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    My first piece of advice to you is to go visit Les Saints.
    I have been there twice and I loved it. It is Idyllic and pastoral and beautiful and a wonderful place for a vacation. But to work and live there (or anywhere in the Caribbean) is another consideration. (I am Cordon Bleu Paris trained but am not a restaurant chef but a teaching chef, and I own property on other islands where I've stayed for periods of several weeks at a time.)

    Firstly, there's not a lot happening there. Really not much at all. No big hotels or chains looking for chefs, just small one-offs who often employ locals or French nationals in their very small kitchens. I know professional chefs who live on small islands (like St. Martin and St Barts) that are far bigger and busier and have big reputations for their gourmand and culinary traditions than any of Les Saints and Marie Galant and even they get extreme cases of cabin fever after a short while living there.
    You'd be better off trying the larger islands like Martinique, or of course, the mother island Guadeloupe for employment opportunities though even there they will be limited.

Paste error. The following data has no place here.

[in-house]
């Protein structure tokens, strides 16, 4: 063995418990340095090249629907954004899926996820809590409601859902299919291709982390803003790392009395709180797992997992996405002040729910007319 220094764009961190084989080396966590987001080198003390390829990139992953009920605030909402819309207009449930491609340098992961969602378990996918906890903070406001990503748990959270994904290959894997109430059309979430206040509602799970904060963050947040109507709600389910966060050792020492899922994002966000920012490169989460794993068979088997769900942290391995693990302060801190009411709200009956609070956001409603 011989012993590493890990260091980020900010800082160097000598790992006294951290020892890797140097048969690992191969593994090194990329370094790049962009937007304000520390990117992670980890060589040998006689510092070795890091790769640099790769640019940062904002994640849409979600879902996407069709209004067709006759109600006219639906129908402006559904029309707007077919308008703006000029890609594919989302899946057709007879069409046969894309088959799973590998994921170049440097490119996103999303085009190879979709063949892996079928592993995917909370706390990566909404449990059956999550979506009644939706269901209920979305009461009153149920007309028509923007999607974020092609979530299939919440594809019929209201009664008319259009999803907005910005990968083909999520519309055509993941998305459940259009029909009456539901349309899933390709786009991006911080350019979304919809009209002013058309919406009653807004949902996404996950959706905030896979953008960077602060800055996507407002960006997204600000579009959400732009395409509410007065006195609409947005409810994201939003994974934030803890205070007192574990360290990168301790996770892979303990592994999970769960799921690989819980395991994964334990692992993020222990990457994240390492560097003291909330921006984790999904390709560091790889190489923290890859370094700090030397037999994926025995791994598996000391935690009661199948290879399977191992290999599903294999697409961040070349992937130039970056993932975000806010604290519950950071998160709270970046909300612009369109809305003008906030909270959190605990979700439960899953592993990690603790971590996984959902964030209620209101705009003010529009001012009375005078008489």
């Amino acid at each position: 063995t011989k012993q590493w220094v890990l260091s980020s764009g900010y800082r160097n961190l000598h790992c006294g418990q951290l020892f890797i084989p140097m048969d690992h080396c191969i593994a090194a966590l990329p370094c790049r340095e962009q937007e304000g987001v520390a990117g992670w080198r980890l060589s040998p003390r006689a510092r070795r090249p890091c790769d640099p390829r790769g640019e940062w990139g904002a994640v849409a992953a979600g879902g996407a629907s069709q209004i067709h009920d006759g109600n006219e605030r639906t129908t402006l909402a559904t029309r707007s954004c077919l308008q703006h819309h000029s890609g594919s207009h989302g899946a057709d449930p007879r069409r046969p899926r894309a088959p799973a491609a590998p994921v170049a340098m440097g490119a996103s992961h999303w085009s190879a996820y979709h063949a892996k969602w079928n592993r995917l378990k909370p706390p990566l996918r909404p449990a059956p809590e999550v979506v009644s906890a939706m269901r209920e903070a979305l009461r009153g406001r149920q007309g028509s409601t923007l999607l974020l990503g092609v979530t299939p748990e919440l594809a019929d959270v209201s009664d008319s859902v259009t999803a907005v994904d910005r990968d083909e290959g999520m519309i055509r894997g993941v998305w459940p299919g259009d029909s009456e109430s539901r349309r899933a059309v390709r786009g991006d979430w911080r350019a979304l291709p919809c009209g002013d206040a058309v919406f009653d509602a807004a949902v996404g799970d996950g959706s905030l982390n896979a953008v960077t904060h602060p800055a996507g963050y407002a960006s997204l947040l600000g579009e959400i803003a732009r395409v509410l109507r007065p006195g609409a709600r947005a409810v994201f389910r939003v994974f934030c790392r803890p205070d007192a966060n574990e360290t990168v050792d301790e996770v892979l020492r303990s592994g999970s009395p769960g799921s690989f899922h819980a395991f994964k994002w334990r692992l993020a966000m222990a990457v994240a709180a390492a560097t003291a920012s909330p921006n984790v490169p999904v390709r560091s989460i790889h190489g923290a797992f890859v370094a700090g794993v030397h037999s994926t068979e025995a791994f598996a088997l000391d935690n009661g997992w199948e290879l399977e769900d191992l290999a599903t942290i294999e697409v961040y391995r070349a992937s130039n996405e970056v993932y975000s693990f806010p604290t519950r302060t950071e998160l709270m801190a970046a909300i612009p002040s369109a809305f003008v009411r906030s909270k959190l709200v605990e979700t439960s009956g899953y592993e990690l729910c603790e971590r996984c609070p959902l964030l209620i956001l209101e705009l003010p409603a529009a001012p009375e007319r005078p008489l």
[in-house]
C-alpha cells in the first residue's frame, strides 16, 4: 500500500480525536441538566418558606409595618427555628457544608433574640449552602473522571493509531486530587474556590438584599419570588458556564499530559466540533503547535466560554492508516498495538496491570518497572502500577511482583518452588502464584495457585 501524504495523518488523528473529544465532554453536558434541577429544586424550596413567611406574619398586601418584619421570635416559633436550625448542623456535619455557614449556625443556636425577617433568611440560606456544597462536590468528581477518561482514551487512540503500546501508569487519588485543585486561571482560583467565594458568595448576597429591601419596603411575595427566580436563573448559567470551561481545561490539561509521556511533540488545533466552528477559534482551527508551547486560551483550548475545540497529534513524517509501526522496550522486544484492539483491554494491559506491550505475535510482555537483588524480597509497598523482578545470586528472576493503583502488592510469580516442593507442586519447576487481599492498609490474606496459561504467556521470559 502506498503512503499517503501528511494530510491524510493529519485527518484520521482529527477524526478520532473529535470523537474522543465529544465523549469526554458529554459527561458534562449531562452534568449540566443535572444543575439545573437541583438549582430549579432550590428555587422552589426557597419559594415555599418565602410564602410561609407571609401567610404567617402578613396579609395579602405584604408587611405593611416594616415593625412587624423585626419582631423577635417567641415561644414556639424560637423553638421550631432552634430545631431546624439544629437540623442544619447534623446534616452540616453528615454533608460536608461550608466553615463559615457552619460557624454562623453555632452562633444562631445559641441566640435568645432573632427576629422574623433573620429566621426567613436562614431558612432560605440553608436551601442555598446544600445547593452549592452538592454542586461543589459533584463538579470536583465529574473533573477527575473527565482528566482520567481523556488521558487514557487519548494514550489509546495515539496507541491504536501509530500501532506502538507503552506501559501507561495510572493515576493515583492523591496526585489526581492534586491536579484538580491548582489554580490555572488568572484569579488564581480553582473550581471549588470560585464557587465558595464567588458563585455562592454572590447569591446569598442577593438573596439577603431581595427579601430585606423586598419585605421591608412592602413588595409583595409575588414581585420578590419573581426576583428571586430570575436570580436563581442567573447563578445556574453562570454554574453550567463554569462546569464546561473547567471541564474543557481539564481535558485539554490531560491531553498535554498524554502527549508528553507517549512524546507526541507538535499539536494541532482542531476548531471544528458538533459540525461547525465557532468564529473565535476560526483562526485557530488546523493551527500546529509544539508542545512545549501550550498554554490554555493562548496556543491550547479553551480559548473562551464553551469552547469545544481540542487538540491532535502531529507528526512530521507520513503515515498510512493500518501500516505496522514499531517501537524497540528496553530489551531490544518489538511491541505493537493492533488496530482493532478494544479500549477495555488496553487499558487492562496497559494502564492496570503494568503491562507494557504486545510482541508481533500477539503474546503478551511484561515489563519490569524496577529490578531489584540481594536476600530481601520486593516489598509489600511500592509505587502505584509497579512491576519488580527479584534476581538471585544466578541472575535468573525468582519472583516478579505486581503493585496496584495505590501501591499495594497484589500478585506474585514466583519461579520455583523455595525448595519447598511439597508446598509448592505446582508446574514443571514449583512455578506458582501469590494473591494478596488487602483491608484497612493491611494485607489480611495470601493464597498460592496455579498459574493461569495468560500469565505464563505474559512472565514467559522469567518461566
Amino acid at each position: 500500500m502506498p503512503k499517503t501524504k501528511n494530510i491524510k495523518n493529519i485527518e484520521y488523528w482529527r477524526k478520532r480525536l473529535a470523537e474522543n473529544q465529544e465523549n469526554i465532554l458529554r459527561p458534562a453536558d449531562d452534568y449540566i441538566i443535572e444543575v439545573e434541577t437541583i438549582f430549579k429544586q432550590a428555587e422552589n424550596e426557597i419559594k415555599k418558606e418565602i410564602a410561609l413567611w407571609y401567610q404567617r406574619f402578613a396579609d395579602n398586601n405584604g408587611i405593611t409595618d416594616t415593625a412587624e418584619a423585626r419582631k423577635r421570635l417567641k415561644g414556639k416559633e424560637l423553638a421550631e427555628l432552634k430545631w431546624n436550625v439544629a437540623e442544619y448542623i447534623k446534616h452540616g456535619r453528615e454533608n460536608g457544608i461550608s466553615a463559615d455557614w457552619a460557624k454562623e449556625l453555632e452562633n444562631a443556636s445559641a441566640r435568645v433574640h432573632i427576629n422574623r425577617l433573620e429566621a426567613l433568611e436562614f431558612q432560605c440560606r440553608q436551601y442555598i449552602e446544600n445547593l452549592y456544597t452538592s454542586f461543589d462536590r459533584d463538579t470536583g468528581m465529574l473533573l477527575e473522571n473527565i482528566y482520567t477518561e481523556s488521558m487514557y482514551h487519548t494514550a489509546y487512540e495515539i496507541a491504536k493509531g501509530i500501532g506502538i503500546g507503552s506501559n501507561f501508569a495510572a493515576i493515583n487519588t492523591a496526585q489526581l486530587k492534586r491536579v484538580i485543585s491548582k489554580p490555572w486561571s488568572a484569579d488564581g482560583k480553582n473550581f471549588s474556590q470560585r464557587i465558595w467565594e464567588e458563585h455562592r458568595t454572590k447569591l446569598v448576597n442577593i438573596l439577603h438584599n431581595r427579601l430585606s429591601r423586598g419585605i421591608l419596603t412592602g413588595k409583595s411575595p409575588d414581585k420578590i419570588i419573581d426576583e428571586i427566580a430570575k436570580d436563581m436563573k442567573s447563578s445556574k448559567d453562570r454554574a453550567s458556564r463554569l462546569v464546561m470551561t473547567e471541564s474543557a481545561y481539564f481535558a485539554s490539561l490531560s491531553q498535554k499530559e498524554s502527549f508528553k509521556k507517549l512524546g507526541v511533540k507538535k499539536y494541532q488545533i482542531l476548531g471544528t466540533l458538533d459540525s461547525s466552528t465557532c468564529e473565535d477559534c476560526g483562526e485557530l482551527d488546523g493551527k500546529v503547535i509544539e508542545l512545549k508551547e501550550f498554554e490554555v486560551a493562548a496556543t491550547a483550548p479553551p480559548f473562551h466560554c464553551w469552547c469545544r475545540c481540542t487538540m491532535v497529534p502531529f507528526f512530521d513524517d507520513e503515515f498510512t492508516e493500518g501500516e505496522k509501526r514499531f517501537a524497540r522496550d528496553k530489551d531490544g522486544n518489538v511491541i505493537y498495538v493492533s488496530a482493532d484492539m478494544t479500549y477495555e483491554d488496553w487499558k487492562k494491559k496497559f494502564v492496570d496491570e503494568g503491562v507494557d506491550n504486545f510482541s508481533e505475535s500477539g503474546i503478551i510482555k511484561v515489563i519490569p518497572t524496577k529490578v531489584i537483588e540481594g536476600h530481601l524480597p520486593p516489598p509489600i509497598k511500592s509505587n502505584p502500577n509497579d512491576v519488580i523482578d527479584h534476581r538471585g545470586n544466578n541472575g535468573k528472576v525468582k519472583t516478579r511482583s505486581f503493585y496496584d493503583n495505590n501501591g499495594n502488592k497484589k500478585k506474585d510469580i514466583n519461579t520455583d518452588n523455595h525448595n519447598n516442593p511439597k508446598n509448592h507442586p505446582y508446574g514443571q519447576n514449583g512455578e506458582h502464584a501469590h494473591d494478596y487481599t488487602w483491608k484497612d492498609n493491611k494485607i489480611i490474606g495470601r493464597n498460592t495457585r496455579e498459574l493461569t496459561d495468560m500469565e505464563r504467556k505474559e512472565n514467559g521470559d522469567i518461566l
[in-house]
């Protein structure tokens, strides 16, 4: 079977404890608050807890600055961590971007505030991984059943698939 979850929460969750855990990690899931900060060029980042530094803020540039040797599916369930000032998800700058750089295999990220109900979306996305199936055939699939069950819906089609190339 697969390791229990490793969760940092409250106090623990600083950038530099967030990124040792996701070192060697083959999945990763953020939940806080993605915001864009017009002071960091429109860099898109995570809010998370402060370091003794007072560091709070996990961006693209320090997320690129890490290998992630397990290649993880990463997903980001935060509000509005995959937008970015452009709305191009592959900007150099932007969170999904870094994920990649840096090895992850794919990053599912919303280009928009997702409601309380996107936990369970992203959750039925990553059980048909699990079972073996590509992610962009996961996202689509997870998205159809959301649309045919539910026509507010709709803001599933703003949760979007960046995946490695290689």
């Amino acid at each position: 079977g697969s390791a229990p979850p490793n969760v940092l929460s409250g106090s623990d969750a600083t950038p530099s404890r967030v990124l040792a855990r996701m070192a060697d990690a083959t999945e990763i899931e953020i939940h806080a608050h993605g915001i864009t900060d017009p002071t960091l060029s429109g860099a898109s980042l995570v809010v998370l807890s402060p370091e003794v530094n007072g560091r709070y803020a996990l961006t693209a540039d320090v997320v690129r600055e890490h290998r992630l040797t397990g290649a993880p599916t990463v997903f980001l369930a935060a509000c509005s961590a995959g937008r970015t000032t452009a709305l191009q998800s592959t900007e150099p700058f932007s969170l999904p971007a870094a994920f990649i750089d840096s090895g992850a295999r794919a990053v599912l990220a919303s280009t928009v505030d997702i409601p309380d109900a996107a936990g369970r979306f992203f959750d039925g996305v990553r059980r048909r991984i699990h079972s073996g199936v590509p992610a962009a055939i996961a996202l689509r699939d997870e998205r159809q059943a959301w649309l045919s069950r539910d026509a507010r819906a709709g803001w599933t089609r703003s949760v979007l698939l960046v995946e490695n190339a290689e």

Secondly, I'm assuming you have a full working knowledge French as this will be your language of communication with everyone in that region. A little English is spoken but only on a 'need-to' basis and even then only in the hotels, if at all. Otherwise, it is French or the local patois everywhere and all the time. With the locals and the visitors, who are almost all from other French speaking parts of the Caribbean and the world.

    Be prepared for unusual conditions of all kinds, the big ones being: weather (especially during hurricane season), standard of living (high vs. low pay), style of life (very laid back, expect to take hours for anything to get done, which is wonderful to unwind on vacation but frustrating when you're living there), and attitudes and expectations that are different from what you are used to. This may not be a problem for you as you are young and are filled with wanderlust as you say and have the possibility to adapt, but just be prepared.

    What others have said above about permits and visas is true. You will need to make enquiries and arrangements and have your working papers in hand BEFORE you leave. And from what I know on other French Caribbean islands, it can be frustratingly slow and bureaucratic. But, sometimes all the effort and frustration can be worth it in the end.

    Once again, I reiterate a visit there first, to investigate and have a look.
    It is more motivating to do it knowing that you only have a week or 10 days before you have to leave.
    For all you know, it could turn out to be exactly what you want and you'll have discovered a gem that will be all your own to explore and develop thanks to your sense of adventure. Trust me, I've discovered many such rewarding opportunities exactly by going to see for myself, which I'd never have know if not by self discovery.

    Best of luck to you.